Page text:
For more than two years, we’ve known that Splash Mountain’s days were numbered both at Disneyland and in Walt Disney World. Last weekend, the time finally came for the Magic Kingdom version of the attraction, as Sunday was the last day of work. As expected, it was a very busy day, as the fans wanted to ride Splash Mountain once again. There have probably also been brisk sales of Splash Mountain-related merchandise, but the situation may get a little out of control as many people use eBay to sell water taken from the attraction. And people pay amazing amounts.
At least one sale of the proposed Splash Mountain water cost almost $150 (opens in new tab), and many other auctions are currently underway. At least one at the time of writing has a “Buy Now” option for $350. Most of the current auctions are held with tens of dollars, but one of them exceeded $ 200 (opens in a new tab). It is clear that there are people who are so fans of Splash Mountain that they want to own a part of it.
Of course, there are a couple of significant problems in this whole case. Firstly, people are willing to spend money on water. Where there was once water, it’s still just water with bromine. Another, potentially more serious problem is that none of these waters have been obtained in any official formal way. And therefore it is impossible to verify the validity of the item put up for sale. It can be tap water, and the buyer will not know about it until he receives the goods. If the seller has the ability and foresight to add bromine to the water, which in Disney parks is used to permanently purify the water in the rides, giving it a characteristic smell, people will never be able to tell.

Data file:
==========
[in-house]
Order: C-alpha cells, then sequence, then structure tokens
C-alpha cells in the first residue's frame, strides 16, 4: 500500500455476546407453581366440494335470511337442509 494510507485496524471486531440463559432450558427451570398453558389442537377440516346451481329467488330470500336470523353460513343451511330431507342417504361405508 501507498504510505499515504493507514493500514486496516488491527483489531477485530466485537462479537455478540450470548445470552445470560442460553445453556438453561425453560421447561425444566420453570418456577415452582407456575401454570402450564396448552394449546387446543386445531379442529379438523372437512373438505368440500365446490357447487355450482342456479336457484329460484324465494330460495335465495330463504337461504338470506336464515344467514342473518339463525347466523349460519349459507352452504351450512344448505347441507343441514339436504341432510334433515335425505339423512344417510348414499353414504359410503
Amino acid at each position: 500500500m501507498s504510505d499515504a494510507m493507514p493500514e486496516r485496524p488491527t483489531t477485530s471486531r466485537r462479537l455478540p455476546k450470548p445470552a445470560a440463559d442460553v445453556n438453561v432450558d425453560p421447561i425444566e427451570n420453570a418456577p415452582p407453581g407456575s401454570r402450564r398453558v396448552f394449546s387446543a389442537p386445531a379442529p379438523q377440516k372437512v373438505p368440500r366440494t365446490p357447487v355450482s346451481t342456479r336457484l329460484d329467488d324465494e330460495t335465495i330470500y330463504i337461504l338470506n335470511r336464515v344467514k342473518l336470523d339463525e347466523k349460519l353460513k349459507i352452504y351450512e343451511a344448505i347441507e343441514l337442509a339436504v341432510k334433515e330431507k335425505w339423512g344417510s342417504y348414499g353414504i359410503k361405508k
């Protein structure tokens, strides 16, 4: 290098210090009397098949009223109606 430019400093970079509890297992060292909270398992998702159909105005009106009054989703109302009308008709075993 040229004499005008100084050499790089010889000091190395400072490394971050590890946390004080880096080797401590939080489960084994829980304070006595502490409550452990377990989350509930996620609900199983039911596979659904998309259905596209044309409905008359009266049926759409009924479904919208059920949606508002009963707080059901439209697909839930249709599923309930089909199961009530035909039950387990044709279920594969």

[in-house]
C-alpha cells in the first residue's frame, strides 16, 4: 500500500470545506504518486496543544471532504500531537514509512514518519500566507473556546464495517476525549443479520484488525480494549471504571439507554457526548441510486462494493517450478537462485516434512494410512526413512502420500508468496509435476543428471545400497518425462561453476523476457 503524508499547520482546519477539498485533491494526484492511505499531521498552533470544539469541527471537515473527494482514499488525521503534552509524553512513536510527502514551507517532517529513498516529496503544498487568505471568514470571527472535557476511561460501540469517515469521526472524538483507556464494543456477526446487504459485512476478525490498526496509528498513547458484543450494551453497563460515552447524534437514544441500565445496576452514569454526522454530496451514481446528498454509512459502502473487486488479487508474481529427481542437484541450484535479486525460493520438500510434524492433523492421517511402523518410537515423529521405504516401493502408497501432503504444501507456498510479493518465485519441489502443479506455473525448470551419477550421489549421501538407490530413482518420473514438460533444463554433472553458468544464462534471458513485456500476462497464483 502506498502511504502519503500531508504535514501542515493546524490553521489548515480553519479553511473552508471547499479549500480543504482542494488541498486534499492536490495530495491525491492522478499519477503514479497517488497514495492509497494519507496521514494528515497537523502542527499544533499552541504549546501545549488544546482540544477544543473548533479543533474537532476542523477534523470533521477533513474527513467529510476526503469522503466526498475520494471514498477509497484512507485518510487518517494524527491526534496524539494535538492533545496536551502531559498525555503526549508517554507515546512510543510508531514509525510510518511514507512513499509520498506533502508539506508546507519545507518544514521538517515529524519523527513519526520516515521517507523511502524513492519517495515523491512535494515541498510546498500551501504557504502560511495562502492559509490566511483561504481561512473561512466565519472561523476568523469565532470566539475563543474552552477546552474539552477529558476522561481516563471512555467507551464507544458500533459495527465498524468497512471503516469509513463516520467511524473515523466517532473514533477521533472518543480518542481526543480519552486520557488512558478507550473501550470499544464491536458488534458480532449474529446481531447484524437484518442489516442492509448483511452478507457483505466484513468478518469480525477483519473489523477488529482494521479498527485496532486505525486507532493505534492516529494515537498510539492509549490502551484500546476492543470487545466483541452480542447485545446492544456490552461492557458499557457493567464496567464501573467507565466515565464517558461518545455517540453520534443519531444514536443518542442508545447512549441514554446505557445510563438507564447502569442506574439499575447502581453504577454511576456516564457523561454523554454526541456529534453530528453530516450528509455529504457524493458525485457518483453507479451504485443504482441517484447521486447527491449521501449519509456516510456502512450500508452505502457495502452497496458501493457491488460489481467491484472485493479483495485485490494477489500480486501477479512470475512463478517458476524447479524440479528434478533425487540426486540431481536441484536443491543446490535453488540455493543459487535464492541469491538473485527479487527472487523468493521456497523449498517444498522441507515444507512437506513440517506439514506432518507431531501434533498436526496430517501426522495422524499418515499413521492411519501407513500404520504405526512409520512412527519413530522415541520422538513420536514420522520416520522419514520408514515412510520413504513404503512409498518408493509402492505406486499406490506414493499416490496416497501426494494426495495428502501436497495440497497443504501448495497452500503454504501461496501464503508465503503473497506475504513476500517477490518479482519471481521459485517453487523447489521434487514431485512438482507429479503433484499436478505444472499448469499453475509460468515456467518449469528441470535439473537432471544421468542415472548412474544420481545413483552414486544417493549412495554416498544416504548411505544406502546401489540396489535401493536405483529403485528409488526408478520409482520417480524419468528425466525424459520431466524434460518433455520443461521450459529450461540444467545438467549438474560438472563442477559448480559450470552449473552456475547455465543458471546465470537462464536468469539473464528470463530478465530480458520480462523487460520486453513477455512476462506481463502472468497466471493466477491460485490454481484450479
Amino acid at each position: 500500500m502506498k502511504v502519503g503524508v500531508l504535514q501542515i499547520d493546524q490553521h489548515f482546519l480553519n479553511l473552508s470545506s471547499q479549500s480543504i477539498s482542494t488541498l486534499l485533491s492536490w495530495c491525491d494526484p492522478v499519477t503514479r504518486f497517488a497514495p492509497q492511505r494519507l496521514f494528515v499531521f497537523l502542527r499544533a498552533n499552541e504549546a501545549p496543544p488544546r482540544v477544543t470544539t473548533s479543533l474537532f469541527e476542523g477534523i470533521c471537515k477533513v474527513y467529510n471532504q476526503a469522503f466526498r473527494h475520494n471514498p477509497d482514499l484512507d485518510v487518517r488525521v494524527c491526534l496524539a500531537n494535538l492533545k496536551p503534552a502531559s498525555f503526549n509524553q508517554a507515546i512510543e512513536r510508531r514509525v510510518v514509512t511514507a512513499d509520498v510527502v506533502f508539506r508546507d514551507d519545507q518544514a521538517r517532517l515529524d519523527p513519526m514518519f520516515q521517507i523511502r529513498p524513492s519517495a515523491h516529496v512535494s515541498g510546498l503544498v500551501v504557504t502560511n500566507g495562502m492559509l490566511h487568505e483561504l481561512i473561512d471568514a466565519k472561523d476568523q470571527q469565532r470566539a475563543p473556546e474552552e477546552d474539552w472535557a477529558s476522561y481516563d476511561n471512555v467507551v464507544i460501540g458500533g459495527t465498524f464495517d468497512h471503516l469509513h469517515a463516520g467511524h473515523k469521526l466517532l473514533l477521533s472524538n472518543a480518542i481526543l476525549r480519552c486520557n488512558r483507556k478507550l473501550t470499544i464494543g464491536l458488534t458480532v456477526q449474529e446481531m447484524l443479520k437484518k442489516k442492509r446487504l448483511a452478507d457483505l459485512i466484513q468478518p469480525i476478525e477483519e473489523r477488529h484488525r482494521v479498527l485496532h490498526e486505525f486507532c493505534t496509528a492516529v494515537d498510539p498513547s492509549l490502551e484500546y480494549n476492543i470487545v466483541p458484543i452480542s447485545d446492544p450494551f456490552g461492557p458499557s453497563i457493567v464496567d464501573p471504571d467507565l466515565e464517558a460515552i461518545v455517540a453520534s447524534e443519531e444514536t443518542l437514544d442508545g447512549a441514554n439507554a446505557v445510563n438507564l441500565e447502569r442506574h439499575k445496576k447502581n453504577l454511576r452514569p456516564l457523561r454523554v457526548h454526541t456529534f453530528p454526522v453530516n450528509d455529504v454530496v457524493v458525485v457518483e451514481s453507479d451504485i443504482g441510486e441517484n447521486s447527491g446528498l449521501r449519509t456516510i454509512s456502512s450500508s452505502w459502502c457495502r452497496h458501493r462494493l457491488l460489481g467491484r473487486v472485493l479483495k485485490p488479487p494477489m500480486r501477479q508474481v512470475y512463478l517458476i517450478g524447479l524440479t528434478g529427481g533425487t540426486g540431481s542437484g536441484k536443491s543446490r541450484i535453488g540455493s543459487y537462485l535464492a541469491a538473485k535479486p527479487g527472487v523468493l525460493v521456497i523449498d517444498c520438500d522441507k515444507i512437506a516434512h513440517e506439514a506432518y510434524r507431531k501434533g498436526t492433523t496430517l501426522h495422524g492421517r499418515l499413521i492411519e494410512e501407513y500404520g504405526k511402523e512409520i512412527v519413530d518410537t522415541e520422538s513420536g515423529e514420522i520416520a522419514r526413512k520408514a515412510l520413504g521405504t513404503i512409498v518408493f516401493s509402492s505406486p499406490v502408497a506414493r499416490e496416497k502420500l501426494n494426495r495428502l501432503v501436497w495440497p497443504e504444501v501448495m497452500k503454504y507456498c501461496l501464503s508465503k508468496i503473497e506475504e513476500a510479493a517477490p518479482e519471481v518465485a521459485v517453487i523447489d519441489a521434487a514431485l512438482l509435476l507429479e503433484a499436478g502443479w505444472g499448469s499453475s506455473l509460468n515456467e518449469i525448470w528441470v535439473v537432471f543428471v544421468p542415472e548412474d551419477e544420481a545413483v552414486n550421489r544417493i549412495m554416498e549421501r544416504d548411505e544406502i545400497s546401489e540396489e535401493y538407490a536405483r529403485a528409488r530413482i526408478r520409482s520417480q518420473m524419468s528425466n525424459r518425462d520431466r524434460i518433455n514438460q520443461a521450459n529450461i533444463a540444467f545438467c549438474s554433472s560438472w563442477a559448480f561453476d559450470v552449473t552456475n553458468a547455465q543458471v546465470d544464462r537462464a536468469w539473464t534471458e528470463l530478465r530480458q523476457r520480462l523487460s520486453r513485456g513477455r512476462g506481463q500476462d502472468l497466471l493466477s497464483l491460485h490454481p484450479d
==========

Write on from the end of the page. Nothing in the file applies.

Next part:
But even if every seller on eBay is absolutely legitimate in what he offers, the fact that it has come to such a point is slightly disturbing. Splash Mountain has become the center of the theme park’s culture war. The initial call to change the theme of the attraction was made because many fans felt that the connection of “Splash Mountain” with “Song of the South”, a 1940s film with some serious problems concerning race relations, was not suitable for a family theme park attraction.
In the end, Disney agreed and announced that both versions of the attraction in North America would be rethought. The log chute ride will remain, but with a new story involving a Disney princess and a frog. Since then, many fans have called on Disney to reverse its decision and leave Splash Mountain as it was. At the moment, by 2025, the only remaining Splash Mountain will be in Tokyo Disneyland, which has not announced plans to change this version of the attraction.
The Disneyland version of Splash Mountain is still running, although the attraction is expected to close in a fairly short time. The Adventures of Indiana Jones, another popular attraction near Splash Mountain, is currently undergoing a major renovation, and the haunted mansion will be closed in just a couple of days to transition from its haunted mansion holiday form back to the standard version. ride. Most likely, Splash Mountain remains open until these rides resume operation.